If You Teach a Toddler to Fish…

My husband took our twins ice fishing. No, you heard me correctly. I love my husband, but clearly not enough to discourage him from taking my two 3 year olds off my hands for the day.

When my husband goes ice fishing, he likes to get an early start so he can savor the daylight hours and get in as much fishing as possible. So his plan for the day started with him waking them up nearly an hour early. I was kind enough to gently express some concerns about bringing mildly sleep deprived toddlers ice fishing for an entire day, but I was quickly admonished. 

“They’ll sleep during the hour drive up north.” He told me. Oh, that’s cute. You have two wired toddlers loaded up into your truck, ready to pee their pants (which they’re likely to do anyway) with excitement over the idea of ice fishing. They’re not going to sleep. The first rule of toddlers is: They never sleep when you want them to. The second rule of toddlers is: never wake a sleeping toddler, and the third rule of toddlers is: AHHHHHHHH! Stop talking about sleeping, you’re going to jinx it!

Ok.” I said in reply. Who was I to argue? I had a day with only one child to care for in my sights and I wasn’t going to risk ruining that by trying to give my husband helpful advice like, “by the way, our daughter usually poops about 3 times before lunch, so have fun with that out in the middle of an ice covered lake!” He’d figure it out, right? “I’ll see you all tonight! Have a fun day!” I said with a smile, as I shoved them out the door and locked it behind them.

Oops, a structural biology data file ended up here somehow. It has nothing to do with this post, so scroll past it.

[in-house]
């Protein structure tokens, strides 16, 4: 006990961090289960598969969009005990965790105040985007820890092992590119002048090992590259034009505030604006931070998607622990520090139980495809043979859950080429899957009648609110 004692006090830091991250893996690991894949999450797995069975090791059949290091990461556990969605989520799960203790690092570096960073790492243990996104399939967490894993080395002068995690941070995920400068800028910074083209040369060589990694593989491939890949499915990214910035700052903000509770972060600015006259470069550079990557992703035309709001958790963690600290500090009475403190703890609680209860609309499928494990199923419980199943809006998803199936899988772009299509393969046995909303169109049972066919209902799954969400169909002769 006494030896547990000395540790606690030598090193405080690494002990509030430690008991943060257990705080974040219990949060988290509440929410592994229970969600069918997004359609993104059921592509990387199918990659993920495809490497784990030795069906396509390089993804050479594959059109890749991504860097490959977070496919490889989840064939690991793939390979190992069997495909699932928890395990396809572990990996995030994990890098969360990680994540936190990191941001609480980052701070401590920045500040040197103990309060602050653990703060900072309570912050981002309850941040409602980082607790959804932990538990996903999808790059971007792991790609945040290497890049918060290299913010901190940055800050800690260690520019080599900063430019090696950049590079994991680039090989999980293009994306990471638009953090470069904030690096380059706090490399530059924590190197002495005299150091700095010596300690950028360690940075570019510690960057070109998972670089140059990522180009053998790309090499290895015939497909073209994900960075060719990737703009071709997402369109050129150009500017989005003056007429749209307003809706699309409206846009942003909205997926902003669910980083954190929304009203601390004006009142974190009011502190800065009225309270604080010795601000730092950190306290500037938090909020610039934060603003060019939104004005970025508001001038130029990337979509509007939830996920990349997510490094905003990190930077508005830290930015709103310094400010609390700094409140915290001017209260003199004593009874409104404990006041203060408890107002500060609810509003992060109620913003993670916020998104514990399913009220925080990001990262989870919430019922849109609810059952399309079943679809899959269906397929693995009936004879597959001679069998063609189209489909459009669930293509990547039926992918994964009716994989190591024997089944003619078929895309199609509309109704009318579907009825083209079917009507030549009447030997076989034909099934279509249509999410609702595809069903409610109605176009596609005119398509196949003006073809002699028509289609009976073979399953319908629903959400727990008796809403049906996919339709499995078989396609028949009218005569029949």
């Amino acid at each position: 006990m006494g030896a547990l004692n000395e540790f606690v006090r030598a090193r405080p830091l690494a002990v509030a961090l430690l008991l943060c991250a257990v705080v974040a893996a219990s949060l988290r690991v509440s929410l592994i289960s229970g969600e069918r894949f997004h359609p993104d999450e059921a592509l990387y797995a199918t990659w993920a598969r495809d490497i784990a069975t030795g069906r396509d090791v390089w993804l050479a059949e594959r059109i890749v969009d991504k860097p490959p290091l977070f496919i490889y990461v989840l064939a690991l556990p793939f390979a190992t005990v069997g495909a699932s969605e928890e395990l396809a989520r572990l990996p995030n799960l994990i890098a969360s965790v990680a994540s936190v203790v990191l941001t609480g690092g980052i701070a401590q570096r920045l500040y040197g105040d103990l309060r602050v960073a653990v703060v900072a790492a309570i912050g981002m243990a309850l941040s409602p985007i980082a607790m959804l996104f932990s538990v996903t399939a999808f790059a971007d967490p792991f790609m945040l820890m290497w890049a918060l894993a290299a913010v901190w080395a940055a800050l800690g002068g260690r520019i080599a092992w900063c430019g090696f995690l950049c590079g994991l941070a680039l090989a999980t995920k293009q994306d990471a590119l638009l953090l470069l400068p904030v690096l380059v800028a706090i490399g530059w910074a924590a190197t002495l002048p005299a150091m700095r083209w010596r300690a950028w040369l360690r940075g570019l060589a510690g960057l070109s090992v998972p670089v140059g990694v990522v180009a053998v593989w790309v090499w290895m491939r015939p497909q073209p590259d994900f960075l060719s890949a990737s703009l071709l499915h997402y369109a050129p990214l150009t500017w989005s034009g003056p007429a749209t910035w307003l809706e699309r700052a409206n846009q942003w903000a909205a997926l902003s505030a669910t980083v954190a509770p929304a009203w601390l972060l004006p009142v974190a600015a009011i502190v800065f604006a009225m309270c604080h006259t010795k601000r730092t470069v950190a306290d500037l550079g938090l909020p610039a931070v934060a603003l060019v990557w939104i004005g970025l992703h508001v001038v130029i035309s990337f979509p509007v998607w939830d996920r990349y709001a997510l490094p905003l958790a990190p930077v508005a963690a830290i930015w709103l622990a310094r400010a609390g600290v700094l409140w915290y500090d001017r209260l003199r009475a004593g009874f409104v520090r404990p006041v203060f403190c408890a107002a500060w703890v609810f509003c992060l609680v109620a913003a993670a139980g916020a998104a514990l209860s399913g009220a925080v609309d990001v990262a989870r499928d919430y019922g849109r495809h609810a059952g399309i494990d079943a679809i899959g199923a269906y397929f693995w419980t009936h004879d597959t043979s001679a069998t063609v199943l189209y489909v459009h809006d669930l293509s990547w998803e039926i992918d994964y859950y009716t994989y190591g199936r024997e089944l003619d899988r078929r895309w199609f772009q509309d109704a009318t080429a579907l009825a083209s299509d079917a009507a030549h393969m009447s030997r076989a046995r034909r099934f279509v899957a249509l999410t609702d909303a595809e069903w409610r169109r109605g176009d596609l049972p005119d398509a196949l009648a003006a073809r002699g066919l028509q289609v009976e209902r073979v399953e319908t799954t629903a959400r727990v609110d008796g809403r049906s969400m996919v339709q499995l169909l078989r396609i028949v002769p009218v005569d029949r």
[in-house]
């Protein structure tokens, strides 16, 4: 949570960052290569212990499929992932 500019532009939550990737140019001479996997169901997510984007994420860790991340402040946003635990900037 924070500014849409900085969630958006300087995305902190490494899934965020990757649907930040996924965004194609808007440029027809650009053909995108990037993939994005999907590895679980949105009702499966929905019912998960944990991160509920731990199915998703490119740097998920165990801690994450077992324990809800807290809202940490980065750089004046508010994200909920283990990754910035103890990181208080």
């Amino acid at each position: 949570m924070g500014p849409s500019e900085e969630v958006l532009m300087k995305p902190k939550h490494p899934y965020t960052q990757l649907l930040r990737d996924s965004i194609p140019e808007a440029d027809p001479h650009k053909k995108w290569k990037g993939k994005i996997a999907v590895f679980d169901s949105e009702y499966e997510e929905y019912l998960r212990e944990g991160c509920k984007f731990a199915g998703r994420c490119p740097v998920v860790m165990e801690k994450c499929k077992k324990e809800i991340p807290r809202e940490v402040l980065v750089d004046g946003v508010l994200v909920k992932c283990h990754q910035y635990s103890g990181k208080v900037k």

Freedom! It was only about three hours later that I got a text that read “I can’t handle another minute of whining! Maybe I’ll try this again when they’re eight.” I resisted the urge to reply, “Welcome to my world, Daddy. I’ve changed the locks and won’t open the doors until our previously agreed upon evening return time, so don’t even think about packing it up and coming home.” Ends up, toddlers aren’t super keen on sitting and doing nothing while they wait for a fish to bite their line. But who could have predicted that?

On the other hand, little dude and I spent the day running errands in record time and remarkable silence. I’d forgotten what it was like to go to the store without fielding 700 questions from the peanut gallery about why we aren’t going to be purchasing ice cream cones or pop tarts. Then, after nap, we kind of just looked at a each other for a while and twiddled our thumbs. I’m not going to lie to you; it was amazing. 

I did feel guilty for a hot second, thinking of my sweet husband and our beautiful children out on the cold ice, attempting to snag fish for sport. I feigned a few “So how’s it going?” messages to satisfy my morbid curiosity. They eventually settled in and snagged a few trophy fish.  Which I’m told they promptly complained about not being able to immediately eat. 

Their day on the ice concluded with my son stepping in one of the holes in the ice and one really cold foot. Daddy brought them home at bedtime very soggy and completely exhausted. My daughter put on her pajamas, climbed into her own bed and literally put herself to sleep. In that moment, as I stood watching that scene with mouth agape, I’m pretty sure I heard angels singing. All the great mysteries of parenting and toddler psychology were clarified before my eyes, and I’d be selfish not to impart that wisdom to all of you:

If you give a toddler a fish, he’ll whine about not being able to eat it. If you teach a toddler to fish, OMG THEY COME HOME EXHAUSTED AND GO RIGHT TO BED. 

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